For the next hour he oversaw their bedtime ritual and read the obligatory two stories, with an extra book for good measure.

  “Christy said we had big plans for tomorrow,” Derek mentioned as he crawled between the sheets. “What are we doing?”

  Linc thought fast. “We’ll see how she feels,” he hedged, “but I thought we could spend the day at my house. My weeds are probably knee-high by now.”

  “Can I ride the mower with you?” Derek asked, his tired eyes brimming with excitement.

  “Maybe,” he said. “Now go to sleep and we’ll talk about it in the morning.”

  Outside Christy’s room, he paused in indecision, but a noise in the kitchen drew him there instead. He found Christy leaning against the counter, a cupboard door open, as if she’d been trying to retrieve a glass but hadn’t quite managed it.

  “How are you feeling?” he asked.

  She straightened with obvious effort. “Better. I came to wash the dishes, but everything’s done.”

  Because she sounded almost irritated, he fought back a smile. “It gave me something to do while the kids finished their movie.”

  “Where are they?”

  “In bed, ready to wake up at the crack of dawn for a fun-filled, action-packed day at the Maguire house.” He motioned to the cupboard. “Can I get you something?”

  “Water, please.”

  He filled a glass and placed it beside her.

  “You should have left the dishes for me,” she said in between sips. “I said I’d—”

  “Yes, I know, but I didn’t mind,” he said calmly. “There weren’t that many, so it didn’t take long. I didn’t even get dishpan hands. See?” He held up his hands to show her.

  To his surprise, then dismay, a few tears trickled down her face and she swiped them away with her fingertips. Oh, man. She was crying.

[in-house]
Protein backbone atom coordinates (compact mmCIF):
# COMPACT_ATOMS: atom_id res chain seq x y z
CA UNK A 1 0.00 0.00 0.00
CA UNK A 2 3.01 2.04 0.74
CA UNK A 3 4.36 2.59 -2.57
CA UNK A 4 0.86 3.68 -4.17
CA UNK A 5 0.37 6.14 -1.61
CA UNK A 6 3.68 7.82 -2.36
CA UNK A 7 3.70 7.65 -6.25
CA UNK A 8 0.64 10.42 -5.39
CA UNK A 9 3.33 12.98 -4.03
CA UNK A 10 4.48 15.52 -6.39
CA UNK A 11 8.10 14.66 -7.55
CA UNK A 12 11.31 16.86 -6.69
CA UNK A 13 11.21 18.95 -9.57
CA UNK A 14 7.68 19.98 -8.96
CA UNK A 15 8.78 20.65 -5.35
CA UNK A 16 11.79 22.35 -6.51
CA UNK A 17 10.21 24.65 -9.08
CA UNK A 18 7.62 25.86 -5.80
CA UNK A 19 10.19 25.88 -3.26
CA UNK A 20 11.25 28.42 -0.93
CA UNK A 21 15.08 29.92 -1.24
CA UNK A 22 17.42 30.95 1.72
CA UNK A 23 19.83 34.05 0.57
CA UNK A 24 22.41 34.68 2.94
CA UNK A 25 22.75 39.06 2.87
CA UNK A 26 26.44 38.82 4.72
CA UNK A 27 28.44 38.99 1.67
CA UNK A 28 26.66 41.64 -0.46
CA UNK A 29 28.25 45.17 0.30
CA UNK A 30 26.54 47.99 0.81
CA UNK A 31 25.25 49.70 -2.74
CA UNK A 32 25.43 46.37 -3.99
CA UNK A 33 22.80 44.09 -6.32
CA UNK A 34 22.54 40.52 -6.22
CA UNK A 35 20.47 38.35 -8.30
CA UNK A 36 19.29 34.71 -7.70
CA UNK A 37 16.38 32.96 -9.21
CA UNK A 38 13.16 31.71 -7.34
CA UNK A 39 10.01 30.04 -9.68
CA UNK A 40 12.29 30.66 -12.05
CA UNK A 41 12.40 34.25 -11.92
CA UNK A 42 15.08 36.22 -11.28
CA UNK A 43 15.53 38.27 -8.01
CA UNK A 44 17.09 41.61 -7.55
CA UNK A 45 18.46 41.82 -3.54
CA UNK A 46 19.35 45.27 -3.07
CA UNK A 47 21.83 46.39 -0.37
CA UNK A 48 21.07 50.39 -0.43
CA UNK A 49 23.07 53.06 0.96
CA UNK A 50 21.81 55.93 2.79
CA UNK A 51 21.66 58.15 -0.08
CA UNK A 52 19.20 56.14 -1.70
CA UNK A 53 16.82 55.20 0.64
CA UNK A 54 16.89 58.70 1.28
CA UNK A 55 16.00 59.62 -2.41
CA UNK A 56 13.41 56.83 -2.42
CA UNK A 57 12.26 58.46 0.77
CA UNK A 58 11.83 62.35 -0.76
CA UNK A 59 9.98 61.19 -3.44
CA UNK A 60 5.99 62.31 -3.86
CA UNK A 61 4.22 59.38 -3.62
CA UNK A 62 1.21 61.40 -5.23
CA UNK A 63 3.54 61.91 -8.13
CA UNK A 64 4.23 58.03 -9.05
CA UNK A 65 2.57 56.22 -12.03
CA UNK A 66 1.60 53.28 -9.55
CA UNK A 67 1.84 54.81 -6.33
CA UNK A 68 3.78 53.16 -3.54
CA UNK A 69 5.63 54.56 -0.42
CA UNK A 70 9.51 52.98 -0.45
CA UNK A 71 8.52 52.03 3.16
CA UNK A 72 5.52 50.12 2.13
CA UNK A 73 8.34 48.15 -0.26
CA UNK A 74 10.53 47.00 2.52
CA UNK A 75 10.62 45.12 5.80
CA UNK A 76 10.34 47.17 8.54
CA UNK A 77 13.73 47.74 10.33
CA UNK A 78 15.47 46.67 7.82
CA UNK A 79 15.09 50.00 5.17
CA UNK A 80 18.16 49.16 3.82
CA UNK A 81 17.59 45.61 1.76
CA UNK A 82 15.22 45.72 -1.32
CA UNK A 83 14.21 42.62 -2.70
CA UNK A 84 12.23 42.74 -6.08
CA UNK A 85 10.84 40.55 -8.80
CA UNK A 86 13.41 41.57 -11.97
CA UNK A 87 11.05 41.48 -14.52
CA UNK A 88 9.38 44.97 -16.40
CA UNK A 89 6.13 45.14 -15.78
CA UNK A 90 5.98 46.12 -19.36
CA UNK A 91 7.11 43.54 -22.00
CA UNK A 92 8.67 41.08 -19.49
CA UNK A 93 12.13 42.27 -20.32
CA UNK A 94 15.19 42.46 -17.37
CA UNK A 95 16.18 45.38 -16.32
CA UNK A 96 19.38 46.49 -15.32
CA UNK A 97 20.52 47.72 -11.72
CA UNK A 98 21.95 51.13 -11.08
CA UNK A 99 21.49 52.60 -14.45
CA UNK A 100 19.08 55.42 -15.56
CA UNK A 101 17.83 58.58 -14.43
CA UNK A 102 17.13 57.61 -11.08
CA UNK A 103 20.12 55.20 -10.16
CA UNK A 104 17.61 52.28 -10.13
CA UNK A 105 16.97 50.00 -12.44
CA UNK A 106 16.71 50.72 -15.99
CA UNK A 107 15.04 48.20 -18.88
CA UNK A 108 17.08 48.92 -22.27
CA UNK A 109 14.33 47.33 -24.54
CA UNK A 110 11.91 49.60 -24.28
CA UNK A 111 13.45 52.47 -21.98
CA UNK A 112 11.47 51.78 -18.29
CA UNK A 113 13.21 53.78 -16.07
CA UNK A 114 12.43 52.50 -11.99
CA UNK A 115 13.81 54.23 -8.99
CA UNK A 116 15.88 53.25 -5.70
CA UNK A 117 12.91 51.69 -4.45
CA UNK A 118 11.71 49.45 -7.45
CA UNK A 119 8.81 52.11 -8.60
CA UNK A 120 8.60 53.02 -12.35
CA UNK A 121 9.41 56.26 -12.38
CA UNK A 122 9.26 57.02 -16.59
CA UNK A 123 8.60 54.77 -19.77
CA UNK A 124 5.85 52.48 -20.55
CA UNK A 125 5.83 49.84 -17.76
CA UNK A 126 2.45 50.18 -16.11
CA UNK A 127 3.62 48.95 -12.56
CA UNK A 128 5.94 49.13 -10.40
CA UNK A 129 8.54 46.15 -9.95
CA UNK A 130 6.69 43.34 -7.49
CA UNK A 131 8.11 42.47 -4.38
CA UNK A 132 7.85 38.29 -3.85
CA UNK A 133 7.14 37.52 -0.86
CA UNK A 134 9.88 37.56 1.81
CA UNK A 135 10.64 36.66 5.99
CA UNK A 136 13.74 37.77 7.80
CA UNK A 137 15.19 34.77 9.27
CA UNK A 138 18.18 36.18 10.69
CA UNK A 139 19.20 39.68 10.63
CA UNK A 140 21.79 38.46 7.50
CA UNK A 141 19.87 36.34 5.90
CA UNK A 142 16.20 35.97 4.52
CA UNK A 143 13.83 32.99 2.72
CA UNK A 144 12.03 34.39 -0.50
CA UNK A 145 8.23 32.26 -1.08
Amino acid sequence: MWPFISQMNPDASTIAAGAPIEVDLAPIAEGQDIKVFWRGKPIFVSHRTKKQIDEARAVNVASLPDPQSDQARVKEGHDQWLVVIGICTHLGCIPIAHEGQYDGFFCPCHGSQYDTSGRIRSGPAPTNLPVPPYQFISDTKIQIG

“Hey,” he protested. “Washing a few pots and pans isn’t anything to get upset over.”

  “I’m not.” She sniffed.

  From where he was standing, she certainly seemed as if she was. “If you’re not upset,” he said carefully, “then what’s wrong?”

  “I’d wanted everything to be perfect when you finally came home.”

  “It was,” he assured her. At her skeptical glance, he corrected himself. “Maybe not perfect, but it was close.”

  “No, it wasn’t.”

  “Hey, the kids were fed and my dinner was waiting for me. Having only a few dirty dishes waiting was pretty darned good, in my opinion.”

  “That’s not the point. I—”

  “If you were afraid I’d find fault, I apologize. You don’t have to impress me, Christy, because I’ve been impressed since our first weekend.”

  She met his gaze, her smile wan. “How could you be?”

  “Trust me. I am.”

  Her expression revealed her skepticism. “I truly wanted to amaze you with what I could do and how well I could keep up, but I’d really wanted to convince myself.” She raked her hair with one hand. “And I failed.”

  She’d caught him off guard. “You wanted to impress yourself? Why?”

  “After thinking about Jon the other night, I realized that all this time I’ve been trying to prove him wrong—that my cancer treatments wouldn’t make me less of a woman than any other. That I could still juggle the same things every other woman juggles in her life, even if I lacked a few body parts and didn’t have the same hormones swimming around my system. He’d never know if I’d succeeded or not, but I would know the truth.” She paused and her shoulders drooped. “I’m beginning to think he was right.”